In more proof that U.S. oil production is continuing to alter global oil markets, Russia’s finance minister Anton Siluanov said on Saturday that Russia and OPEC might decide to increase production to fight for market share with the U.S.
His remarks were first covered by Russia’s Tass News Agency.
Siluanov said that lower oil prices would then have a negative impact on U.S. oil production, an argument that was also made as far back as late 2014 when the Saudis sought to drive U.S. producers out of business by opening the oil production spigots in spite of an already flooded global oil market.
“(If the deal is abandoned) the oil prices will go down, then the new investments will shrink, American output will be lower because the production cost for shale oil is higher than for traditional output.” He said that prices could drop to $40 per barrel or even less for up to one full year, adding that there had been no decision on the deal yet and he did not know whether OPEC countries would be happy with this scenario.
Siluanov’s comments aren’t without precedent. Russia has hinted before that it could start to pump more oil, which would in effect cause the world’s second-largest oil producer to nullify its participation in the OPEC+ oil cut deal put in place at the start of the year to remove 1.2 million b/d of oil from the market for six months, with a review period after this time.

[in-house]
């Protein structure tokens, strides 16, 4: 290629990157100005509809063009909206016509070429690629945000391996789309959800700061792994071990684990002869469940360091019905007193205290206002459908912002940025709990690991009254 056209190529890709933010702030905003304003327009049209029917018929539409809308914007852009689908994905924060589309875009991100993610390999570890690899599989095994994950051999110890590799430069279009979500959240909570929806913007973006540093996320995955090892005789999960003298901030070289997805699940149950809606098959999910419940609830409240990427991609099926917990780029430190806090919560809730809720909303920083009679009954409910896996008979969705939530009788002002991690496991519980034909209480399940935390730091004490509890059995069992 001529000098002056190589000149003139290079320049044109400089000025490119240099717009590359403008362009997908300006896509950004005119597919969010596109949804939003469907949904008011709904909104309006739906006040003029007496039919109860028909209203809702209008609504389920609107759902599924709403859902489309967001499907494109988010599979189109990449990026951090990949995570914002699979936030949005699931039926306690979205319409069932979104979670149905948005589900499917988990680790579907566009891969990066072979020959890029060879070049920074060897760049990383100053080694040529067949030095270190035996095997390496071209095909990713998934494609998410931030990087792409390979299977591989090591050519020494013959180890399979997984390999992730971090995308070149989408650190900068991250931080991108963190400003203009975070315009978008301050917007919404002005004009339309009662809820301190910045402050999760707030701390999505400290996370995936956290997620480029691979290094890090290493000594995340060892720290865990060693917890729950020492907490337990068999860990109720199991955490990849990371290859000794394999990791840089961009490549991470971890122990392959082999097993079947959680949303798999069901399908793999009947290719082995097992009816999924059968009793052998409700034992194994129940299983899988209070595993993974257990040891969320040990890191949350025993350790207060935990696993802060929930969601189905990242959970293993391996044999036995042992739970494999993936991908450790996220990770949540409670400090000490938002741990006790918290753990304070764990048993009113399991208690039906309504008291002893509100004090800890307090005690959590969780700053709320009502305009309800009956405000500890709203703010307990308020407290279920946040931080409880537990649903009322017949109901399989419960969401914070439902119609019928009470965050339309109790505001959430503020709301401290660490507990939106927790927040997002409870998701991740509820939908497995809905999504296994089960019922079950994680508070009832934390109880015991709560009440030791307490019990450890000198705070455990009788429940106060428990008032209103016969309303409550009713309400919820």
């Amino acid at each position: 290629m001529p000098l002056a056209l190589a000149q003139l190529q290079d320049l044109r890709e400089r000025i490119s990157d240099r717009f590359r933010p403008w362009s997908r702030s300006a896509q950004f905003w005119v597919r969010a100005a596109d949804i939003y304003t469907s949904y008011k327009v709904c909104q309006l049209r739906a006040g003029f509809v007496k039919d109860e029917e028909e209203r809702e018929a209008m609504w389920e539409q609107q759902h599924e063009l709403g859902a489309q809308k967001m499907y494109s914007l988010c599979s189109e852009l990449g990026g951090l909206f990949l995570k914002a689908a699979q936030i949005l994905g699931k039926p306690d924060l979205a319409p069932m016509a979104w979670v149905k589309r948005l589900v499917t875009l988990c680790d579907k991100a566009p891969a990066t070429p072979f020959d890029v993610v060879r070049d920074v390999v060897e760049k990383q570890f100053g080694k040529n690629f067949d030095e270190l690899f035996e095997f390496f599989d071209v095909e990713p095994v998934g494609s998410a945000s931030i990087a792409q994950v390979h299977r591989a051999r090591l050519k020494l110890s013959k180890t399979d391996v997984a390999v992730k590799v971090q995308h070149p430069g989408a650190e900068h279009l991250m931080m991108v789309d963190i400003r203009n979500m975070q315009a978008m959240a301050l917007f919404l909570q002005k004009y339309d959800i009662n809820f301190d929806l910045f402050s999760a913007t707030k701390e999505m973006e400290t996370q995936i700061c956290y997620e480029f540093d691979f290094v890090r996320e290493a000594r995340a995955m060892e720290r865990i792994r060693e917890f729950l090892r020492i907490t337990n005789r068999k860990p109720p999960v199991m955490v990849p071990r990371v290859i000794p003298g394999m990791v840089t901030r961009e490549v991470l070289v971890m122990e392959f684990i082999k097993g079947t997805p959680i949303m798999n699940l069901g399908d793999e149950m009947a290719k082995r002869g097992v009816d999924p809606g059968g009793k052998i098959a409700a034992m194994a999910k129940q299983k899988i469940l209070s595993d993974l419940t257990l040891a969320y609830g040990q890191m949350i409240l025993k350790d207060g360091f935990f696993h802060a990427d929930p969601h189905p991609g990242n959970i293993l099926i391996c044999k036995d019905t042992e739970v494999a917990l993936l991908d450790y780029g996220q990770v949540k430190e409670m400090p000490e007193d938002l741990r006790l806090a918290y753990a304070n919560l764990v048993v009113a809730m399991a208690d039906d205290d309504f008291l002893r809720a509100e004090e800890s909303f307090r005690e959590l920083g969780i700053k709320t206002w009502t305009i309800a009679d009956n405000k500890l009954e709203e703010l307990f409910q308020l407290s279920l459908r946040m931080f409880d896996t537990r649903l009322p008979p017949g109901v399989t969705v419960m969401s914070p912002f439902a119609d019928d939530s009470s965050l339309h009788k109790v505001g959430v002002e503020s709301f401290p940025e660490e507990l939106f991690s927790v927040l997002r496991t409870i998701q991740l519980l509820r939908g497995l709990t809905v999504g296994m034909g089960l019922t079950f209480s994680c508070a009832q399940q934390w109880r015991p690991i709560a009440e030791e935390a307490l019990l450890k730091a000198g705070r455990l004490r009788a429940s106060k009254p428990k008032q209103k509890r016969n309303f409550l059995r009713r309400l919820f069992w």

The OPEC+ deal, the second of its kind in three years, has been successful in reducing global oil supply, in addition to geopolitical developments, including reduced production from OPEC members Iran, Venezuela, and Libya. In lockstep, global oil prices have spiked to five-month highs, rising 30-40 percent on tightening supplies
On Friday, London-traded, Brent crude futures rose 72 cents, 1%, to settle at $71.55 per barrel. U.S. oil benchmark West Texas Intermediate (WTI) crude rose 32 cents for the session, settling at $53.89 per barrel – the sixth straight week of gains for WTI. And despite some bearish news at the beginning of the week, crude prices have held around these levels.
Saudi Arabia to stay the course
However, the fact remains that other producers in the agreement, including Russia, aren’t as committed to the deal (with lower compliance rates) as the first OPEC+ agreement that was put in place in January 2017, which was successful in bringing OECD oil inventory levels to five year averages and boosting prices that had sunk below $30 per barrel in January 2016.
If Russia does decide to increase production, the Saudis will be faced with a no-win situation. If the Kingdom keeps its part of the oil cut deal, it will cede market share to Russia, particularly in China and other parts of Asia.
If the Kingdom also forgoes the OPEC+ deal and ramps up production to fight for market share, though, it would put downward pressure on oil prices, especially as U.S. oil production continues to push ahead.
However, whether oil prices would plunge to a dismal $40 per barrel as Siluanov predicted remains to be seen.